For Principal Caitlin Brown, the space constraints at Andover High School are a problem before a single student enters the building in September. With classroom utilization at 95 percent and science classes as popular as ever with students, the headaches begin with class scheduling before each school year.
“It becomes this puzzle of how we’re going to fit all these sections in. We start with science and go from there,” Brown said while standing in one of the school’s science labs. “The physical layout affects the schedule.”
In some years, that means the school has to limit program offerings. And when school starts at the end of each summer, the problem is even more pronounced: the labs do not have classroom space, meaning students from two adjoining classrooms have to move in and out of the lab. That takes up class time, and also presents conflicts when both classes need to use the lab.
“Sometimes you can’t do a lab when you’re supposed to be doing a lab,” said Joann Caveney, who teaches biology and AP biology at the school.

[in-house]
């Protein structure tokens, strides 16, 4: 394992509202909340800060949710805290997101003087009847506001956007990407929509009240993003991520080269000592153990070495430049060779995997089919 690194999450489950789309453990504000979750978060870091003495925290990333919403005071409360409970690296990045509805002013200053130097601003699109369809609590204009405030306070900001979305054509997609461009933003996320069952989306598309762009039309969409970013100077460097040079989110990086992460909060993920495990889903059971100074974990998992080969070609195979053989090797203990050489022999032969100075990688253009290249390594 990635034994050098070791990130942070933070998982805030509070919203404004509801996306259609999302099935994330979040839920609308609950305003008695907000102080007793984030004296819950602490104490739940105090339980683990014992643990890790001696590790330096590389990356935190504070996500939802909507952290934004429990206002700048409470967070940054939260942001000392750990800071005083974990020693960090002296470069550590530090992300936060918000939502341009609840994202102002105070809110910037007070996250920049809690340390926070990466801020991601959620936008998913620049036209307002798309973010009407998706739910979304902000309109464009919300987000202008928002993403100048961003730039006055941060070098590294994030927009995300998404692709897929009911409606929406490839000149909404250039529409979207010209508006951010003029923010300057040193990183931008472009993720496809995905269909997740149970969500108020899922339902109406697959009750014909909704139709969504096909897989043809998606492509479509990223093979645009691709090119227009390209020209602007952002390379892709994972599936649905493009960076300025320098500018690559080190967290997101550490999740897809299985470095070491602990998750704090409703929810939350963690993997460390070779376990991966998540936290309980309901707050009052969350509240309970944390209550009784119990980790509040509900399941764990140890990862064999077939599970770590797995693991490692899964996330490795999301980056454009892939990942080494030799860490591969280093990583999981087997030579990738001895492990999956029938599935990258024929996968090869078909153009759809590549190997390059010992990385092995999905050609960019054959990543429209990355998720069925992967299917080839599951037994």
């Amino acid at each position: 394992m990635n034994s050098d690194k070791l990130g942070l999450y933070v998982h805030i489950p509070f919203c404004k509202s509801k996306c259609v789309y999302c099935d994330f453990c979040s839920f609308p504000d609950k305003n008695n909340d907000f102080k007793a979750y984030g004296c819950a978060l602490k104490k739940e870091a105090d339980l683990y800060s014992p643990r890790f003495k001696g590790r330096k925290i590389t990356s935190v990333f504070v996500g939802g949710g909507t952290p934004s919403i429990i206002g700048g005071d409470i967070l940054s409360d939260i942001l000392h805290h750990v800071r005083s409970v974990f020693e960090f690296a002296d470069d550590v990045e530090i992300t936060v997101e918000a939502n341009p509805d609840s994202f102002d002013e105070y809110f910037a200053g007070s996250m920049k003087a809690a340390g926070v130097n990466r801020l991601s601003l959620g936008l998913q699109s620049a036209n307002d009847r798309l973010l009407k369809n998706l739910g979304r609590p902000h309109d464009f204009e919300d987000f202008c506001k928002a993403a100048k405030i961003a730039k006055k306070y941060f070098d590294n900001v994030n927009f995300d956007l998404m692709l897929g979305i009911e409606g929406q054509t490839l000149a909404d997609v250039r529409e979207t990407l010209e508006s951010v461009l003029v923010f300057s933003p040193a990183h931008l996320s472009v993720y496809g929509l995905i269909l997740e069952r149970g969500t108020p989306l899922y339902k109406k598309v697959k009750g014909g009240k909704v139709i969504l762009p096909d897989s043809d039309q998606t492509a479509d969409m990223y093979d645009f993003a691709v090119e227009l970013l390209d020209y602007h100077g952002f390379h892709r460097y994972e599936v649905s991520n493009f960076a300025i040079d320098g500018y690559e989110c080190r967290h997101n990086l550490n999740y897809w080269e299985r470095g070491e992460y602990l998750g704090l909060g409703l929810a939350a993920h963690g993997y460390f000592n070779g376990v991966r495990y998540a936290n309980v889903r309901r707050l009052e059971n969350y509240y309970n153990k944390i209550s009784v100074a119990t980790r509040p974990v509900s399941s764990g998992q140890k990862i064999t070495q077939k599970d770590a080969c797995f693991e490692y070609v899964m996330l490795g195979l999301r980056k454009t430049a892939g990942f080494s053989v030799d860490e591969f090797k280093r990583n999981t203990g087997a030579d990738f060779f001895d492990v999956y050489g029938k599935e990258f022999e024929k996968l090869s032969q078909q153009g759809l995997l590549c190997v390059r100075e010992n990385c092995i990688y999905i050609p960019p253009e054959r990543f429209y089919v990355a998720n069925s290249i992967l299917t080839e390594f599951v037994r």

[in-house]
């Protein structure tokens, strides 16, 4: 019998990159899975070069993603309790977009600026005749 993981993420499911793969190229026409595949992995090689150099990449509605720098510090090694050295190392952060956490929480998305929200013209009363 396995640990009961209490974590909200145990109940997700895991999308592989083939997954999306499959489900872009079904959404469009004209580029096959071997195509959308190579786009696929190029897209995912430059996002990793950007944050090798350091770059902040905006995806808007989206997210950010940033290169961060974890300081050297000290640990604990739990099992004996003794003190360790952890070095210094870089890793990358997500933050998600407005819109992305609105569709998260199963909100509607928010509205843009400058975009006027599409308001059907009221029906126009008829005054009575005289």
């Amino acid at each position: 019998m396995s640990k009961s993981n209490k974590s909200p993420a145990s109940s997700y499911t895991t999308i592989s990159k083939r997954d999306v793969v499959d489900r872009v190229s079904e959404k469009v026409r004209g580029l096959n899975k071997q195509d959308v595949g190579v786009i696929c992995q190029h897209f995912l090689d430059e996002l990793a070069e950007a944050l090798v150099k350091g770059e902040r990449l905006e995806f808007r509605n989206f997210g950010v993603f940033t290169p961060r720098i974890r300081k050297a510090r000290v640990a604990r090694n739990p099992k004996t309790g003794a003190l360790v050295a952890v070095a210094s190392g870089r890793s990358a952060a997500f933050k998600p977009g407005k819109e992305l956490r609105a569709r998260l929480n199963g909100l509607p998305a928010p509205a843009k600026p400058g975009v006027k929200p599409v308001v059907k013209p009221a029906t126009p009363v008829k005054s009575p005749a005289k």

Andover is in the early phases of what could be a multi-year discussion on whether the Town will replace its 67-year-old high school. After nearly a year of work, the Andover High School Building Committee is recommending the Town move forward with schematic design for a new school and auditorium to replace the Collins Center.
While it was the cheapest of the three options the committee considered — including a $567.9 million renovation — the preliminary, estimated price tag of $480.9 million is causing sticker shock for some Andover taxpayers. The building committee is also pushing forward without state assistance from the Massachusetts School Building Authority.
During a 75-minute tour Wednesday, Brown — who also sits on the building committee — frequently used the word “flexibility” when describing what a new facility would offer students, staff and teachers. For now, though, the mantra is “creativity” as staff constantly try to find ways to make space for classes and extracurricular activities.